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In the 1960s, America fought for the second revolution in the streets through the civil rights movements. They fought against segregation of blacks socially, economically, and politically for this had destroyed them psychologically and physically. It was a fight that challenged American believes on the definition of liberty and justice for all. The prize was freedom and no American could afford to lose this objective. For over a century, America was segregated in ways of keeping whites and blacks apart by custom and by law.
Most blacks were laborers, lived in separated poor housing, and went to poor schools. They were delaminated socially and psychologically. Segregation had its rules, for example, whenever a black looked at a white woman there would be violence. Radical violence developed where black groups armed themselves against the system. Some of the blacks who fought in the Second World War demanded for justice upon coming back home. However, the system was not ready to hear their demands, and then in the 1950s, the inevitable happened.
The mid-20th century witnessed the development of various social means by which the Black Americans, led by civil activists, demanded for the abolition of segregation and called for equality and justice for all. Amongst the peaceful methods used by the civil activists included peaceful protests, picketing, and boycotts where black college students resolutely waged sit in campaigns in various southern lunch counters in the mid-1950s. In 1954 the now infamous seamstress Rosa Parks caused a public stir when she declined to give up her seat to a white man as was established in law. Her arrest set off a yearlong boycott of the Montgomery buses.
In 1957, Martin Luther King’s Southern Christian Leadership Conference (SCLC) started organizing civil rights movements, and the Student Nonviolent Coordinating Committee (SNCC) backed the four students who instigated the sit in campaigns in the southern lunch counters. Their action grabbed media attention triggering a deluge of protests. The nonviolence sit in campaigns by students was not only used in desegregating public places but also gave numerous students an avenue to get involved in the movement.
In 1961, CORE (The Congress of Racial Equity) exploited the rising student activism by sending volunteers on free rides to test laws prohibiting segregation on buses. Community based projects were also started to contest barriers that segregated against black voters. Martin Luther King emerged as the leader of this civil rights movement and advocated for peaceful nonviolence means such as boycotts and picketing which spread to the entire southern communities. Unlike the violence means that were started in the late 1960s, the peaceful non violence means never subdivided the blacks; they were in solidarity and achieved more than the violent radical groups that emerged in the late 60s.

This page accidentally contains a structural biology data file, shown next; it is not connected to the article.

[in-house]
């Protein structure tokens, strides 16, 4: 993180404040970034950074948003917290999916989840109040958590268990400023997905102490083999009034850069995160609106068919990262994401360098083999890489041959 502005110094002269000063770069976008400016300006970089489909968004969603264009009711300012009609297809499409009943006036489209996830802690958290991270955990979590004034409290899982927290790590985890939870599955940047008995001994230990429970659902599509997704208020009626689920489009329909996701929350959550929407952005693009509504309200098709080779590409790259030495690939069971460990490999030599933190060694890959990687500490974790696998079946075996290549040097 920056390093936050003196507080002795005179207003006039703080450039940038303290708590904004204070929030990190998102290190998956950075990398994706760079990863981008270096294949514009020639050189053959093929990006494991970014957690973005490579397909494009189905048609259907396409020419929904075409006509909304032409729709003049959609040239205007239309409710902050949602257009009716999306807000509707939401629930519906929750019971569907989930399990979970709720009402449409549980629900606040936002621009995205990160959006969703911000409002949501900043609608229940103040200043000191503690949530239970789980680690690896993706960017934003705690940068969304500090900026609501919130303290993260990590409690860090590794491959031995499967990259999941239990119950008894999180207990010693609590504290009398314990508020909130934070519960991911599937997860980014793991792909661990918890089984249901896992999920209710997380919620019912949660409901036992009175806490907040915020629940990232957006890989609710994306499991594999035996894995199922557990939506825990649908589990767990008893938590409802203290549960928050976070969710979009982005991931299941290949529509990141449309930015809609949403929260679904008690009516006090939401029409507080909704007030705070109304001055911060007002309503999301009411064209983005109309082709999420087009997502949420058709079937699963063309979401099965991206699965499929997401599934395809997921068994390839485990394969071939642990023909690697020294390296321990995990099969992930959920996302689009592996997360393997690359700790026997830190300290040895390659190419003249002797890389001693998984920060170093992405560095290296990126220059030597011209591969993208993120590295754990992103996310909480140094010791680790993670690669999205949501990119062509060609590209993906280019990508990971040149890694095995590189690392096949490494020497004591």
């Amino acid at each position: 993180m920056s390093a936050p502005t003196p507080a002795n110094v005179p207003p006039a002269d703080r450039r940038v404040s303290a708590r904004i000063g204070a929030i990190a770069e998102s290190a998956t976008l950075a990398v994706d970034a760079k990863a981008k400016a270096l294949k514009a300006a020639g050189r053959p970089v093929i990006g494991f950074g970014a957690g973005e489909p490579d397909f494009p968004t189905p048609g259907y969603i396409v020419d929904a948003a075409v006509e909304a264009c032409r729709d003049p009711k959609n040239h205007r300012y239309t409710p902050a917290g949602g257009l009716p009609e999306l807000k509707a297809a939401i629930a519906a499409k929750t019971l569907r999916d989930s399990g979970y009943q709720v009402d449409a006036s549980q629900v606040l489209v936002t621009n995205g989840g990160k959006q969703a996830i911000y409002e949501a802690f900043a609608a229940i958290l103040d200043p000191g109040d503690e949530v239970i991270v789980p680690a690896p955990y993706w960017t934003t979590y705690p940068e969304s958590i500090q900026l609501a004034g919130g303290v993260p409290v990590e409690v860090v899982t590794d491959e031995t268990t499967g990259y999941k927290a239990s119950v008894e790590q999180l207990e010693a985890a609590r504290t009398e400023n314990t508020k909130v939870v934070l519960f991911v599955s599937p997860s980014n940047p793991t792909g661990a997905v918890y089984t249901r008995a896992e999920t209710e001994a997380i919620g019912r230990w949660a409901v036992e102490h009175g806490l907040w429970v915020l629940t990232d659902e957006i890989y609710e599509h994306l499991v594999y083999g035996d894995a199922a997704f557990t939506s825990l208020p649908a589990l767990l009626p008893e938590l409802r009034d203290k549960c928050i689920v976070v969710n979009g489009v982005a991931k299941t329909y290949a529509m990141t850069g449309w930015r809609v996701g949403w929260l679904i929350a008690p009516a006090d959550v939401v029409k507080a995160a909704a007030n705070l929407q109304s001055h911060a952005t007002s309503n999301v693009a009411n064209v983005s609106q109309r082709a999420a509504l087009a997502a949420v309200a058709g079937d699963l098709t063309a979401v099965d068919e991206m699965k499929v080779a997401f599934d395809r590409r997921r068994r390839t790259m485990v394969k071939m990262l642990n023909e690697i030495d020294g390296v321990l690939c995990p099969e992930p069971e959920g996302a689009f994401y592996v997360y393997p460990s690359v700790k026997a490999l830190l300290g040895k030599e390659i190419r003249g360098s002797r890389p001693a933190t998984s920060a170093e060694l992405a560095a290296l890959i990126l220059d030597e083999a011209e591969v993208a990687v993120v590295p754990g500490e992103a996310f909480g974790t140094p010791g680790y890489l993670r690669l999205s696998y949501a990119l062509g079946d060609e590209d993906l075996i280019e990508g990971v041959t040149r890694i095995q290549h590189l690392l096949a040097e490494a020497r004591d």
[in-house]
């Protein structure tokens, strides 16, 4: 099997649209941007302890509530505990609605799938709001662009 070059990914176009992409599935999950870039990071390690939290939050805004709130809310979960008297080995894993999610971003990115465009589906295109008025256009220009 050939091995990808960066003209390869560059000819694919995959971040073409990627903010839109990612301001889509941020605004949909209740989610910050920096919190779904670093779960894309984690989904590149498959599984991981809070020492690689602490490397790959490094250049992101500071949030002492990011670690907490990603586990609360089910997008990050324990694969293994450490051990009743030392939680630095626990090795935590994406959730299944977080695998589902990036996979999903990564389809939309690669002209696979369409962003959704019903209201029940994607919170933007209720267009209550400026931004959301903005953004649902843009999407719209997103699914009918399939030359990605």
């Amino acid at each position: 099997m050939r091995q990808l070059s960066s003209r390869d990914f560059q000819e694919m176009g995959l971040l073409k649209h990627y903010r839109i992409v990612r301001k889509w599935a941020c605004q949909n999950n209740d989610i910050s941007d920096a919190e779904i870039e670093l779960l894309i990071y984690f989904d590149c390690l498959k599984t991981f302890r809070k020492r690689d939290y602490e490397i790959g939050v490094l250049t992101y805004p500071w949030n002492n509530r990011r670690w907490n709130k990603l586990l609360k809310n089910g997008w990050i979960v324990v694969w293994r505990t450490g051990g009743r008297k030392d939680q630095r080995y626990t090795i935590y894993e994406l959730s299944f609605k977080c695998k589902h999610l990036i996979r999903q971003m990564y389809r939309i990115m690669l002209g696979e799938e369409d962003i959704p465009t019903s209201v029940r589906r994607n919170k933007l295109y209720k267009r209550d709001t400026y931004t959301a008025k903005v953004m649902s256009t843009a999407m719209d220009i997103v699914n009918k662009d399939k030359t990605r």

Following the arrest of Rosa Parks in 1954 when she declined to give up her seat to a white man as was established in law, there was a yearlong boycott of the Montgomery buses. This started four days after she had been arrested. In spite of the taunting and other ways of harassments from the whites, the black community persevered until the courts intervened and abolished the segregation laws in in December 1956. Unlike violence means, these public boycott of the buses demonstrated that through determination and unity the blacks could make their voices be heard and thus impart change. Economic methods also brought down the whites’ transportation business, especially those who decided to embrace the court’s decision.
The order by President John F. Kennedy in June 1963 stated that legislation should be fast tracked to abolish all segregation laws in the country. Civil movement leaders led by Martin Luther King made a match to Washington for a mass gathering in the summer of 1963 where they pressed for the passage of civil rights legislation in order to promote economic emancipation of the blacks. The match to Washington gathered about a half a million people whites and blacks before the Lincoln memorial where Martin Luther King delivered his now infamous speech, “I have a dream.” Political methods were dangerous because they exposed the civil rights movement leaders to assassination unlike the economic and social means.
Following the protests sparked by Rosa Park’s arrest NAACP enlisted the assistance of a black eloquent preacher Martin Luther King to organize mass public rallies that led to the abolition of the segregation laws in 1956 by the c.............
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